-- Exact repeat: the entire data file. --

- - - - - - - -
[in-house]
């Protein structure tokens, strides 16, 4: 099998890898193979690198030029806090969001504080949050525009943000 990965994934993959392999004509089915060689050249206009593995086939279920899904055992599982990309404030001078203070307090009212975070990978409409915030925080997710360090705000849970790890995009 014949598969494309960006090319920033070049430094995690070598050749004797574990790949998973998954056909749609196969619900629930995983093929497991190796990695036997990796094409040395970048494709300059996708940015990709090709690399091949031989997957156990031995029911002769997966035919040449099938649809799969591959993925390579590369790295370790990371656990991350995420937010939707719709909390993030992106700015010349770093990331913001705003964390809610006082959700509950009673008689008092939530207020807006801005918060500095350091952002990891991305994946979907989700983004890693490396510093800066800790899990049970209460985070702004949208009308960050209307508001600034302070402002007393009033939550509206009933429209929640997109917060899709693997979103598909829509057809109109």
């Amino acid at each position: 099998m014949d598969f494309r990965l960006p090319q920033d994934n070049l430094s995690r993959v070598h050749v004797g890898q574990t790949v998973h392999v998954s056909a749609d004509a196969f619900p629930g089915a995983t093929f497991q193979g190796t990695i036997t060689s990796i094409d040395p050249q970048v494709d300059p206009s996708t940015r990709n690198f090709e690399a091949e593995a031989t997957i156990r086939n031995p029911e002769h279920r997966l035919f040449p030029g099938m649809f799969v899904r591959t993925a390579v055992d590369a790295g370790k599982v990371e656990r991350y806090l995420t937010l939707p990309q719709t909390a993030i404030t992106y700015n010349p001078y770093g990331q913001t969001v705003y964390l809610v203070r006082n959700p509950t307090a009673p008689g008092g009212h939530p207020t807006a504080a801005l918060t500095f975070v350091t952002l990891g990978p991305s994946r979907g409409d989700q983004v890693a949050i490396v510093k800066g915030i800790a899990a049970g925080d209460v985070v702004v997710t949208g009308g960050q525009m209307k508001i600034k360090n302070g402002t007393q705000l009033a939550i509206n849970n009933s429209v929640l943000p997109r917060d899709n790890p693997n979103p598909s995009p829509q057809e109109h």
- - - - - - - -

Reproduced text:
[in-house]
């Protein structure tokens, strides 16, 4: 099998890898193979690198030029806090969001504080949050525009943000 990965994934993959392999004509089915060689050249206009593995086939279920899904055992599982990309404030001078203070307090009212975070990978409409915030925080997710360090705000849970790890995009 014949598969494309960006090319920033070049430094995690070598050749004797574990790949998973998954056909749609196969619900629930995983093929497991190796990695036997990796094409040395970048494709300059996708940015990709090709690399091949031989997957156990031995029911002769997966035919040449099938649809799969591959993925390579590369790295370790990371656990991350995420937010939707719709909390993030992106700015010349770093990331913001705003964390809610006082959700509950009673008689008092939530207020807006801005918060500095350091952002990891991305994946979907989700983004890693490396510093800066800790899990049970209460985070702004949208009308960050209307508001600034302070402002007393009033939550509206009933429209929640997109917060899709693997979103598909829509057809109109």
């Amino acid at each position: 099998m014949d598969f494309r990965l960006p090319q920033d994934n070049l430094s995690r993959v070598h050749v004797g890898q574990t790949v998973h392999v998954s056909a749609d004509a196969f619900p629930g089915a995983t093929f497991q193979g190796t990695i036997t060689s990796i094409d040395p050249q970048v494709d300059p206009s996708t940015r990709n690198f090709e690399a091949e593995a031989t997957i156990r086939n031995p029911e002769h279920r997966l035919f040449p030029g099938m649809f799969v899904r591959t993925a390579v055992d590369a790295g370790k599982v990371e656990r991350y806090l995420t937010l939707p990309q719709t909390a993030i404030t992106y700015n010349p001078y770093g990331q913001t969001v705003y964390l809610v203070r006082n959700p509950t307090a009673p008689g008092g009212h939530p207020t807006a504080a801005l918060t500095f975070v350091t952002l990891g990978p991305s994946r979907g409409d989700q983004v890693a949050i490396v510093k800066g915030i800790a899990a049970g925080d209460v985070v702004v997710t949208g009308g960050q525009m209307k508001i600034k360090n302070g402002t007393q705000l009033a939550i509206n849970n009933s429209v929640l943000p997109r917060d899709n790890p693997n979103p598909s995009p829509q057809e109109h």